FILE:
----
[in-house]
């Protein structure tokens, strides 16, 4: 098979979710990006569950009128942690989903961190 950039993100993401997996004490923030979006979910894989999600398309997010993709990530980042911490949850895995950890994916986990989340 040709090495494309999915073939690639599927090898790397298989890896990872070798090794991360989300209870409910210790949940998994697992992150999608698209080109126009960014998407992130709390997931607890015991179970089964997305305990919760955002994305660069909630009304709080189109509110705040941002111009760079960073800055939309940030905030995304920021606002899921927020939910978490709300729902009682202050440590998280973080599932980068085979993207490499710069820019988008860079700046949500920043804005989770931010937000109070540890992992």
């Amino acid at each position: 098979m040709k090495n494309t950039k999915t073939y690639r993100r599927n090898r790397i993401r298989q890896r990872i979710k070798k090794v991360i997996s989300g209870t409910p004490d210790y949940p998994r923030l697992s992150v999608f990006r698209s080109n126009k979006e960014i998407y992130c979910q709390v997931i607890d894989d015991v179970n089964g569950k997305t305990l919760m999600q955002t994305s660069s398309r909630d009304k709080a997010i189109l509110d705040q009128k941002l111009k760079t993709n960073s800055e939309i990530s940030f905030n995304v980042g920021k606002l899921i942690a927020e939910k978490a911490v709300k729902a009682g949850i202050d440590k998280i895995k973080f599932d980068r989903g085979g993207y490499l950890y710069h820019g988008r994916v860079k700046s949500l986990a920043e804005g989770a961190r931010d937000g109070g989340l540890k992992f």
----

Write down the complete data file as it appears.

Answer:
[in-house]
């Protein structure tokens, strides 16, 4: 098979979710990006569950009128942690989903961190 950039993100993401997996004490923030979006979910894989999600398309997010993709990530980042911490949850895995950890994916986990989340 040709090495494309999915073939690639599927090898790397298989890896990872070798090794991360989300209870409910210790949940998994697992992150999608698209080109126009960014998407992130709390997931607890015991179970089964997305305990919760955002994305660069909630009304709080189109509110705040941002111009760079960073800055939309940030905030995304920021606002899921927020939910978490709300729902009682202050440590998280973080599932980068085979993207490499710069820019988008860079700046949500920043804005989770931010937000109070540890992992």
């Amino acid at each position: 098979m040709k090495n494309t950039k999915t073939y690639r993100r599927n090898r790397i993401r298989q890896r990872i979710k070798k090794v991360i997996s989300g209870t409910p004490d210790y949940p998994r923030l697992s992150v999608f990006r698209s080109n126009k979006e960014i998407y992130c979910q709390v997931i607890d894989d015991v179970n089964g569950k997305t305990l919760m999600q955002t994305s660069s398309r909630d009304k709080a997010i189109l509110d705040q009128k941002l111009k760079t993709n960073s800055e939309i990530s940030f905030n995304v980042g920021k606002l899921i942690a927020e939910k978490a911490v709300k729902a009682g949850i202050d440590k998280i895995k973080f599932d980068r989903g085979g993207y490499l950890y710069h820019g988008r994916v860079k700046s949500l986990a920043e804005g989770a961190r931010d937000g109070g989340l540890k992992f």